never seen more than two cows in it at a time, watched over by boys with long sticks sitting on the concrete walls of the houses around the yard. 20130415-101257.jpg

There is also a fenced lot in the other side of the SIL driveway. Sometimes there’s a cow in the yard without a fence; sometimes in the fenced lot. The cows are usually tethered by a nose ring. This week, there was a calf, tethered, but on the wrong side of the fence, just sitting there in the sunshine.

20130415-072326.jpg It makes one wonder what more productive use could be made of all the grass in American suburbia.

Still learning how to get things done

I have mentioned before that having a computer malfunction is “more fun in the Philippines.” Today, we discovered that having a tire blowout is also nicer, or at least, less agony, here. Sora was on the way to pick me up from Faith, when one of the rear tires blew with a loud pop. She limped the car a few blocks to the school parking lot, where some of the school’s helpful Filipino staff had the wheel off in short order, and produced a set of socket wrenches to help with the winch holding up the spare. In 30 minutes, we were on the road again. This was the best possible place for Sora to have a blowout. We’ve had several over the last 12 years, and this was by far the least painful.

Here’s the tire in the trunk after removal:


(The two others are front tires that we replaced last week.)

After giving a lift to our friend and fellow missionary mid-husband Josh, we headed to Continental Tire, where I told the workers that I wanted two new tires for the rear wheels. When we returned two hours later, I was astonished to be told that the fee for this work was only 80 pesos (=$2). Needless to say, the tires they had installed were certainly not new, so I guess there was a misunderstanding. Nonetheless, they look OK and I have a functional spare again, so I guess I’ll keep driving on them for a few days at least.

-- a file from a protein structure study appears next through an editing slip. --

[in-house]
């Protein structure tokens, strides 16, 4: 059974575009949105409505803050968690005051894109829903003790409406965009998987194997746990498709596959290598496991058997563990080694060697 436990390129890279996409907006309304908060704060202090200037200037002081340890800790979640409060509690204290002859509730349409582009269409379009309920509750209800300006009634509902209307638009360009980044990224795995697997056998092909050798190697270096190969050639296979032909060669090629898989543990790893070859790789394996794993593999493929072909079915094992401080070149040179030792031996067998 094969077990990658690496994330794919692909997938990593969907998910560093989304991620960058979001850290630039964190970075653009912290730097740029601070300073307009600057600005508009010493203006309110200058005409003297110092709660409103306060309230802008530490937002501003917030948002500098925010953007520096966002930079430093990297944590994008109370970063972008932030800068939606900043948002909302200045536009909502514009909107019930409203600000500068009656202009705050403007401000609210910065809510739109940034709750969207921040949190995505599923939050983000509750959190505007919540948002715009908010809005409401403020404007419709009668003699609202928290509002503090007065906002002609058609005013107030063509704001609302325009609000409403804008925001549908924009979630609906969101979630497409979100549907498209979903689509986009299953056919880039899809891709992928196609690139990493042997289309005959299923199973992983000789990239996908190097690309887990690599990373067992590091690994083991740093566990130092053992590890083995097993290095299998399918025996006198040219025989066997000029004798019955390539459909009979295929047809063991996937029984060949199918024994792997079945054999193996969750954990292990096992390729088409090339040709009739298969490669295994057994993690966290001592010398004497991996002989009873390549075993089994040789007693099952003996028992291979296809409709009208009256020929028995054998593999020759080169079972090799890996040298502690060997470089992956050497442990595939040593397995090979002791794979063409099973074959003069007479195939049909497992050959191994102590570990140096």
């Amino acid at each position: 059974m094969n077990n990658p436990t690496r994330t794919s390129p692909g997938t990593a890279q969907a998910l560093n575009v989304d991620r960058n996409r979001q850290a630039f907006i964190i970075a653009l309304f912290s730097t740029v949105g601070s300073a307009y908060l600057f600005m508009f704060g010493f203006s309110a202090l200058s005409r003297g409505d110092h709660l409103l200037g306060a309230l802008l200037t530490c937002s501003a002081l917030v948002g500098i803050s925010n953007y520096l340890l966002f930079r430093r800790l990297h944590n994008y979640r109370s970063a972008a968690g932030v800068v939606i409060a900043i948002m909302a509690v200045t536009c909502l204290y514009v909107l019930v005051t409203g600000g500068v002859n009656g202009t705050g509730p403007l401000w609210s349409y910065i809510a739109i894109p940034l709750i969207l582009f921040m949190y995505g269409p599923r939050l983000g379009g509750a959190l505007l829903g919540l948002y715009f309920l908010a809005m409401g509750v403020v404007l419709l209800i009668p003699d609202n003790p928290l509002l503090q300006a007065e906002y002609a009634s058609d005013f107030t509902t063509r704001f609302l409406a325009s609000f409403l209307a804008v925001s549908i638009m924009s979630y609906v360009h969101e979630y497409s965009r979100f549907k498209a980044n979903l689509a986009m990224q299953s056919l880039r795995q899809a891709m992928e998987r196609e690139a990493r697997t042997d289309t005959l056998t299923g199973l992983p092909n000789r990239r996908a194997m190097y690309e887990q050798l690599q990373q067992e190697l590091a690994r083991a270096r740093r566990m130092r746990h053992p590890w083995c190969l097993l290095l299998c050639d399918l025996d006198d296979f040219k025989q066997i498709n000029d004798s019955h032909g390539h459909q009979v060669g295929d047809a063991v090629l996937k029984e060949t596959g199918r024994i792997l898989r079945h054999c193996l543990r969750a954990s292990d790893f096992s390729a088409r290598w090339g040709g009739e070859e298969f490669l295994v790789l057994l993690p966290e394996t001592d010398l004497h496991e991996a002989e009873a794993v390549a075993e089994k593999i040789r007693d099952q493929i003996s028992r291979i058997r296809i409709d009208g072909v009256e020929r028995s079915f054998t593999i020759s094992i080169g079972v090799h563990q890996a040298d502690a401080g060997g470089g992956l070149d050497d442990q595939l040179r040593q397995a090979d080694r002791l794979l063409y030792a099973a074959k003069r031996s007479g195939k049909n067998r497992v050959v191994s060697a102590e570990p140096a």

The whole experience was interesting to compare with the struggle with the car’s starter and battery back in late February and early March. This time, I knew where to go and didn’t have much stress about the problem. Next step: mastering enough Cebuano to communicate more successfully with the mechanics.

Larger than Life Character


Sorry we haven’t been blogging as much lately. Partly that’s due to the loss of Sora’s iPhone, which took most of our pictures before. (Taking photos with my iPad looks pretty silly, and our Nikon DSLR is so bulky you can’t really carry it around town.)

I couldn’t resist taking a photo today, however, even though I had to do it with the iPad. I was attending a meeting for the Bible teachers at Faith Academy, which was held in the classroom belonging to Mr. Steve St. Clair, above. “Mr. Saint”, as he is known on campus, is a living institution here at Faith. Our son Ezekiel was blessed to have him as a basketball coach during the last few months. He’s a big man, and an even bigger character.

The most remarkable thing about the meeting, however, was not what was said, or where it was held. It was the fact that behind me, coiled up and sleeping, lay a Burmese python.


This is Mr. Saint’s pet, named “Bubba”. He recalled one time when he was expecting a pair of parents for a P/T conference, and they opened the door just as Bubba was in the middle of stretching out to pass from one table to another. Their eyes got big, and they shut the door again without coming in. Apparently, they didn’t feel quite ready to deal with an 8 or 9 foot python. I know that doesn’t sound all that impressive, but snakes always look bigger when they catch you by surprise, and not not behind glass. Besides, this snake is still young. Mr. Saint tells me that it is descended from a grandmother that was 24 feet long.